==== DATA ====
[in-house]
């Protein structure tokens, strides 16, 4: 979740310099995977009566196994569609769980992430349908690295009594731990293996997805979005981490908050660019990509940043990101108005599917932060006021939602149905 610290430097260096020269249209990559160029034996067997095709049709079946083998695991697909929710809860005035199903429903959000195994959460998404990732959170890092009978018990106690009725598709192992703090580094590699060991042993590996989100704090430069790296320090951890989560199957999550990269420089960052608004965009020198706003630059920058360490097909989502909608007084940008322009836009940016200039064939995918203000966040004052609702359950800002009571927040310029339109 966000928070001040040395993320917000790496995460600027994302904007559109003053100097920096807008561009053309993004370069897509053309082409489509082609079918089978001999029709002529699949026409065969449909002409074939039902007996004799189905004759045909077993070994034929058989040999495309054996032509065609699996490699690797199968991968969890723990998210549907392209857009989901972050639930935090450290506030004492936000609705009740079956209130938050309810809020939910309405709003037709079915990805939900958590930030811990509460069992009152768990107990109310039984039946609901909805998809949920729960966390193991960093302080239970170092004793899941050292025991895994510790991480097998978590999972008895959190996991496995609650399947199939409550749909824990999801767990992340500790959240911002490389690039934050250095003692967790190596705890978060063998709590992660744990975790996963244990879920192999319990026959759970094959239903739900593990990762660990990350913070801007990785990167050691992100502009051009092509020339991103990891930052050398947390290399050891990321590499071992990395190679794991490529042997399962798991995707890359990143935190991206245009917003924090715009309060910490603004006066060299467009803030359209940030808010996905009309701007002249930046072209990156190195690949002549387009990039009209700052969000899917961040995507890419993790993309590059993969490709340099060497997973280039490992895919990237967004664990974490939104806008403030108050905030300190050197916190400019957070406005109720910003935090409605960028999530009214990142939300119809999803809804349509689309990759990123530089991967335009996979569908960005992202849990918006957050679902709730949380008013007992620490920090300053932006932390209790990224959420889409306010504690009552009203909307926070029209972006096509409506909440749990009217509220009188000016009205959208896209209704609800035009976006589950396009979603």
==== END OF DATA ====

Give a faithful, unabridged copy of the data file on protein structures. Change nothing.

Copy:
[in-house]
């Protein structure tokens, strides 16, 4: 979740310099995977009566196994569609769980992430349908690295009594731990293996997805979005981490908050660019990509940043990101108005599917932060006021939602149905 610290430097260096020269249209990559160029034996067997095709049709079946083998695991697909929710809860005035199903429903959000195994959460998404990732959170890092009978018990106690009725598709192992703090580094590699060991042993590996989100704090430069790296320090951890989560199957999550990269420089960052608004965009020198706003630059920058360490097909989502909608007084940008322009836009940016200039064939995918203000966040004052609702359950800002009571927040310029339109 966000928070001040040395993320917000790496995460600027994302904007559109003053100097920096807008561009053309993004370069897509053309082409489509082609079918089978001999029709002529699949026409065969449909002409074939039902007996004799189905004759045909077993070994034929058989040999495309054996032509065609699996490699690797199968991968969890723990998210549907392209857009989901972050639930935090450290506030004492936000609705009740079956209130938050309810809020939910309405709003037709079915990805939900958590930030811990509460069992009152768990107990109310039984039946609901909805998809949920729960966390193991960093302080239970170092004793899941050292025991895994510790991480097998978590999972008895959190996991496995609650399947199939409550749909824990999801767990992340500790959240911002490389690039934050250095003692967790190596705890978060063998709590992660744990975790996963244990879920192999319990026959759970094959239903739900593990990762660990990350913070801007990785990167050691992100502009051009092509020339991103990891930052050398947390290399050891990321590499071992990395190679794991490529042997399962798991995707890359990143935190991206245009917003924090715009309060910490603004006066060299467009803030359209940030808010996905009309701007002249930046072209990156190195690949002549387009990039009209700052969000899917961040995507890419993790993309590059993969490709340099060497997973280039490992895919990237967004664990974490939104806008403030108050905030300190050197916190400019957070406005109720910003935090409605960028999530009214990142939300119809999803809804349509689309990759990123530089991967335009996979569908960005992202849990918006957050679902709730949380008013007992620490920090300053932006932390209790990224959420889409306010504690009552009203909307926070029209972006096509409506909440749990009217509220009188000016009205959208896209209704609800035009976006589950396009979603």